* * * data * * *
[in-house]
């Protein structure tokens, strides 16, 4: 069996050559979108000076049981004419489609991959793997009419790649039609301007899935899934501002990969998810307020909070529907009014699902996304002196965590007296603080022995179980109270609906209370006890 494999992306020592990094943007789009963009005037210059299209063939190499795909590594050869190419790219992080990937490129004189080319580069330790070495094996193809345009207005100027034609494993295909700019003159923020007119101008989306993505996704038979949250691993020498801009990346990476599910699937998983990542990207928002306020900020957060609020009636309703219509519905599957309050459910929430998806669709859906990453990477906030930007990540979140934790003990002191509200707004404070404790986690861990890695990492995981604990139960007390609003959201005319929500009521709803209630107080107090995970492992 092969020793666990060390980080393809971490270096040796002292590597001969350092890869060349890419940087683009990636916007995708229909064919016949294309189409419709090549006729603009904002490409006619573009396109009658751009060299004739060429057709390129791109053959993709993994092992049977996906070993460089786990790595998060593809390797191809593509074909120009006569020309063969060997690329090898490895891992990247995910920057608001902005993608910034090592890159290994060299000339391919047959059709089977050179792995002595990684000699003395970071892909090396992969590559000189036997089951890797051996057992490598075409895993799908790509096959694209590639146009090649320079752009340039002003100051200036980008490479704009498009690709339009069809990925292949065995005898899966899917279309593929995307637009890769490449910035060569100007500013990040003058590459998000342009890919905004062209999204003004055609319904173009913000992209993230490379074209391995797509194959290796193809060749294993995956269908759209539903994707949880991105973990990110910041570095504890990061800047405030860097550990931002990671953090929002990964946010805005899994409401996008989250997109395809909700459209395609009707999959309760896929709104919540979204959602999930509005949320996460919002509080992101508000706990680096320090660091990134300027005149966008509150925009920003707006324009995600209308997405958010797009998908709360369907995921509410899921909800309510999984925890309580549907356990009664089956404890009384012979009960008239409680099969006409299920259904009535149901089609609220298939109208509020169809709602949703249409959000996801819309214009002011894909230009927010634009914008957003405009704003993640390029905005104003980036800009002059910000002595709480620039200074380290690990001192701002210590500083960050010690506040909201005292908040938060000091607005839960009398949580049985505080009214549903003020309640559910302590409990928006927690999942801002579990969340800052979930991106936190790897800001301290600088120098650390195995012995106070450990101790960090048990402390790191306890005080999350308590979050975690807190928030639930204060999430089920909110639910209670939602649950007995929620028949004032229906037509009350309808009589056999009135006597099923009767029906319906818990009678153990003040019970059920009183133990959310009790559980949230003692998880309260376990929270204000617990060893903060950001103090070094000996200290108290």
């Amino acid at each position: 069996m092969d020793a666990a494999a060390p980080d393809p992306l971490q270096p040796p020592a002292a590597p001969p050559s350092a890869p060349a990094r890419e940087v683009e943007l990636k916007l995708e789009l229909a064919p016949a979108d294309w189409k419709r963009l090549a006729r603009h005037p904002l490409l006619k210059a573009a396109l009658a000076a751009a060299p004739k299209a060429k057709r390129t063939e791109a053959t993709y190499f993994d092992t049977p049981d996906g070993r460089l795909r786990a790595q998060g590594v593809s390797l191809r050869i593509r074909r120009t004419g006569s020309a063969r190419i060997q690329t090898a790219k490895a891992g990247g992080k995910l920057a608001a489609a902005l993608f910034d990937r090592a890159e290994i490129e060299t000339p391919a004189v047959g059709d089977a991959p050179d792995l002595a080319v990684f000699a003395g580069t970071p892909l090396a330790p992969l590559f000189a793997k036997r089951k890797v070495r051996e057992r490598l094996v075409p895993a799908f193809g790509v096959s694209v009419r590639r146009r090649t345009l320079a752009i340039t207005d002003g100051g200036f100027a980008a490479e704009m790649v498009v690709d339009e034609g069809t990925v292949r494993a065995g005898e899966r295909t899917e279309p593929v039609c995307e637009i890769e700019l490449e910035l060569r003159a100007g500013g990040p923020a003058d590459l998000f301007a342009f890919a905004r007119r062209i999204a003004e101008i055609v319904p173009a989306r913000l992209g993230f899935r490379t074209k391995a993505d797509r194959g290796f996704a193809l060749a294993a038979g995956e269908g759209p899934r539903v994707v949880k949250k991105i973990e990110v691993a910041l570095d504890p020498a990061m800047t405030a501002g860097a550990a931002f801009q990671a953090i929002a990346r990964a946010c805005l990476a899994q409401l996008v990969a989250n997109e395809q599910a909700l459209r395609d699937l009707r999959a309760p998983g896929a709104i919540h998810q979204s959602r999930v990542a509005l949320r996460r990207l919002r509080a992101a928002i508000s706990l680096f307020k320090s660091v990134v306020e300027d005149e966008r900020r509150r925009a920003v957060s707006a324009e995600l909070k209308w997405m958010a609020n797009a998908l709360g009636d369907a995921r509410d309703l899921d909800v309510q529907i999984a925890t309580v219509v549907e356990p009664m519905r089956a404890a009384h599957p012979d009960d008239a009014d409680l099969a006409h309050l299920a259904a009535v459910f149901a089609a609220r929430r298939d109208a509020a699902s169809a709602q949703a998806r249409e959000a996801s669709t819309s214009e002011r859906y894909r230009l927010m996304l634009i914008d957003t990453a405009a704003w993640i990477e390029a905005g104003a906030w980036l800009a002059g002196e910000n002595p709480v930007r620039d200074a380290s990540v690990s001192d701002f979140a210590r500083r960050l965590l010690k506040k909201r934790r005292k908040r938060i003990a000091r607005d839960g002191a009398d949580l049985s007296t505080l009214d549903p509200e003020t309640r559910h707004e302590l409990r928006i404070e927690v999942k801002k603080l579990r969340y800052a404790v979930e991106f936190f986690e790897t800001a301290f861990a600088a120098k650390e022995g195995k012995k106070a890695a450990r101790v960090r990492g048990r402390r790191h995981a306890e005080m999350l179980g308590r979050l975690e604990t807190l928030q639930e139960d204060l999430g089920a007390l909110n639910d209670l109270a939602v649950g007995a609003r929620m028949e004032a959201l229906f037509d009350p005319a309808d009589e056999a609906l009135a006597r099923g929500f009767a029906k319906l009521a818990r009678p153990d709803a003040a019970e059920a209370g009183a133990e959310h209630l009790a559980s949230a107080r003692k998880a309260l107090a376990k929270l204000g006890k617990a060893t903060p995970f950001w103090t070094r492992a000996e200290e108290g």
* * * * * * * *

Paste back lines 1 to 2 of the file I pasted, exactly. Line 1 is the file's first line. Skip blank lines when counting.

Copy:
[in-house]
């Protein structure tokens, strides 16, 4: 069996050559979108000076049981004419489609991959793997009419790649039609301007899935899934501002990969998810307020909070529907009014699902996304002196965590007296603080022995179980109270609906209370006890 494999992306020592990094943007789009963009005037210059299209063939190499795909590594050869190419790219992080990937490129004189080319580069330790070495094996193809345009207005100027034609494993295909700019003159923020007119101008989306993505996704038979949250691993020498801009990346990476599910699937998983990542990207928002306020900020957060609020009636309703219509519905599957309050459910929430998806669709859906990453990477906030930007990540979140934790003990002191509200707004404070404790986690861990890695990492995981604990139960007390609003959201005319929500009521709803209630107080107090995970492992 092969020793666990060390980080393809971490270096040796002292590597001969350092890869060349890419940087683009990636916007995708229909064919016949294309189409419709090549006729603009904002490409006619573009396109009658751009060299004739060429057709390129791109053959993709993994092992049977996906070993460089786990790595998060593809390797191809593509074909120009006569020309063969060997690329090898490895891992990247995910920057608001902005993608910034090592890159290994060299000339391919047959059709089977050179792995002595990684000699003395970071892909090396992969590559000189036997089951890797051996057992490598075409895993799908790509096959694209590639146009090649320079752009340039002003100051200036980008490479704009498009690709339009069809990925292949065995005898899966899917279309593929995307637009890769490449910035060569100007500013990040003058590459998000342009890919905004062209999204003004055609319904173009913000992209993230490379074209391995797509194959290796193809060749294993995956269908759209539903994707949880991105973990990110910041570095504890990061800047405030860097550990931002990671953090929002990964946010805005899994409401996008989250997109395809909700459209395609009707999959309760896929709104919540979204959602999930509005949320996460919002509080992101508000706990680096320090660091990134300027005149966008509150925009920003707006324009995600209308997405958010797009998908709360369907995921509410899921909800309510999984925890309580549907356990009664089956404890009384012979009960008239409680099969006409299920259904009535149901089609609220298939109208509020169809709602949703249409959000996801819309214009002011894909230009927010634009914008957003405009704003993640390029905005104003980036800009002059910000002595709480620039200074380290690990001192701002210590500083960050010690506040909201005292908040938060000091607005839960009398949580049985505080009214549903003020309640559910302590409990928006927690999942801002579990969340800052979930991106936190790897800001301290600088120098650390195995012995106070450990101790960090048990402390790191306890005080999350308590979050975690807190928030639930204060999430089920909110639910209670939602649950007995929620028949004032229906037509009350309808009589056999009135006597099923009767029906319906818990009678153990003040019970059920009183133990959310009790559980949230003692998880309260376990929270204000617990060893903060950001103090070094000996200290108290």